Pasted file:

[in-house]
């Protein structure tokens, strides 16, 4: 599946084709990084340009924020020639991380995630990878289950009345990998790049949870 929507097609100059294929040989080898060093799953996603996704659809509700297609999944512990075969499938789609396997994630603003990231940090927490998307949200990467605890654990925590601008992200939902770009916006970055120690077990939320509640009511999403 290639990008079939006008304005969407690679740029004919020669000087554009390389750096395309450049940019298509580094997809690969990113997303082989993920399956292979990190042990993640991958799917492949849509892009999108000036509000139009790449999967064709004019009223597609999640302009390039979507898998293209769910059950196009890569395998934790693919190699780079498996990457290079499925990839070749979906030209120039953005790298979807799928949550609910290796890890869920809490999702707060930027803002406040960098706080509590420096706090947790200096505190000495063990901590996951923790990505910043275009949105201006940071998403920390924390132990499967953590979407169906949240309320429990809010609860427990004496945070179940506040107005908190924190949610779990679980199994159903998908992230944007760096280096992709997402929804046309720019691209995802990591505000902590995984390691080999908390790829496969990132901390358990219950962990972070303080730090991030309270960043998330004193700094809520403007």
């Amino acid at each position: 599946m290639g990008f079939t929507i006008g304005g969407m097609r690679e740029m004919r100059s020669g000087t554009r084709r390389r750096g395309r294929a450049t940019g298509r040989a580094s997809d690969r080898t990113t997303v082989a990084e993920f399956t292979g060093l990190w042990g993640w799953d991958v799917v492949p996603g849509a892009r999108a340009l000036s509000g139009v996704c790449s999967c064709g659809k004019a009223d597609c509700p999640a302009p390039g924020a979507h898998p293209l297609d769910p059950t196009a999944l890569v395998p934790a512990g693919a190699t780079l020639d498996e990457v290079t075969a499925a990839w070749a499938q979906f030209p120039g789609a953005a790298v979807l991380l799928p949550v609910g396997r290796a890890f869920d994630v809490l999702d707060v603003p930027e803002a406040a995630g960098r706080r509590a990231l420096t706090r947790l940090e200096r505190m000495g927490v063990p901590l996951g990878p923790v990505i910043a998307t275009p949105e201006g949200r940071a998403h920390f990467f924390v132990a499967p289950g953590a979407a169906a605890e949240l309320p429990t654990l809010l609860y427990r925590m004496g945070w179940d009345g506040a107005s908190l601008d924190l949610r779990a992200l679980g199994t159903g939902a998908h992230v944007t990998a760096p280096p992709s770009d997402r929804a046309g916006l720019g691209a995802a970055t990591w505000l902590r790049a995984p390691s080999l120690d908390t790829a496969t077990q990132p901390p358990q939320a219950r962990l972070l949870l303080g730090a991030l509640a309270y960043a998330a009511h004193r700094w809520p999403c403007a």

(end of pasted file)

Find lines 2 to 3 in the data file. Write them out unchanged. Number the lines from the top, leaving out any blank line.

């Protein structure tokens, strides 16, 4: 599946084709990084340009924020020639991380995630990878289950009345990998790049949870 929507097609100059294929040989080898060093799953996603996704659809509700297609999944512990075969499938789609396997994630603003990231940090927490998307949200990467605890654990925590601008992200939902770009916006970055120690077990939320509640009511999403 290639990008079939006008304005969407690679740029004919020669000087554009390389750096395309450049940019298509580094997809690969990113997303082989993920399956292979990190042990993640991958799917492949849509892009999108000036509000139009790449999967064709004019009223597609999640302009390039979507898998293209769910059950196009890569395998934790693919190699780079498996990457290079499925990839070749979906030209120039953005790298979807799928949550609910290796890890869920809490999702707060930027803002406040960098706080509590420096706090947790200096505190000495063990901590996951923790990505910043275009949105201006940071998403920390924390132990499967953590979407169906949240309320429990809010609860427990004496945070179940506040107005908190924190949610779990679980199994159903998908992230944007760096280096992709997402929804046309720019691209995802990591505000902590995984390691080999908390790829496969990132901390358990219950962990972070303080730090991030309270960043998330004193700094809520403007």
């Amino acid at each position: 599946m290639g990008f079939t929507i006008g304005g969407m097609r690679e740029m004919r100059s020669g000087t554009r084709r390389r750096g395309r294929a450049t940019g298509r040989a580094s997809d690969r080898t990113t997303v082989a990084e993920f399956t292979g060093l990190w042990g993640w799953d991958v799917v492949p996603g849509a892009r999108a340009l000036s509000g139009v996704c790449s999967c064709g659809k004019a009223d597609c509700p999640a302009p390039g924020a979507h898998p293209l297609d769910p059950t196009a999944l890569v395998p934790a512990g693919a190699t780079l020639d498996e990457v290079t075969a499925a990839w070749a499938q979906f030209p120039g789609a953005a790298v979807l991380l799928p949550v609910g396997r290796a890890f869920d994630v809490l999702d707060v603003p930027e803002a406040a995630g960098r706080r509590a990231l420096t706090r947790l940090e200096r505190m000495g927490v063990p901590l996951g990878p923790v990505i910043a998307t275009p949105e201006g949200r940071a998403h920390f990467f924390v132990a499967p289950g953590a979407a169906a605890e949240l309320p429990t654990l809010l609860y427990r925590m004496g945070w179940d009345g506040a107005s908190l601008d924190l949610r779990a992200l679980g199994t159903g939902a998908h992230v944007t990998a760096p280096p992709s770009d997402r929804a046309g916006l720019g691209a995802a970055t990591w505000l902590r790049a995984p390691s080999l120690d908390t790829a496969t077990q990132p901390p358990q939320a219950r962990l972070l949870l303080g730090a991030l509640a309270y960043a998330a009511h004193r700094w809520p999403c403007a």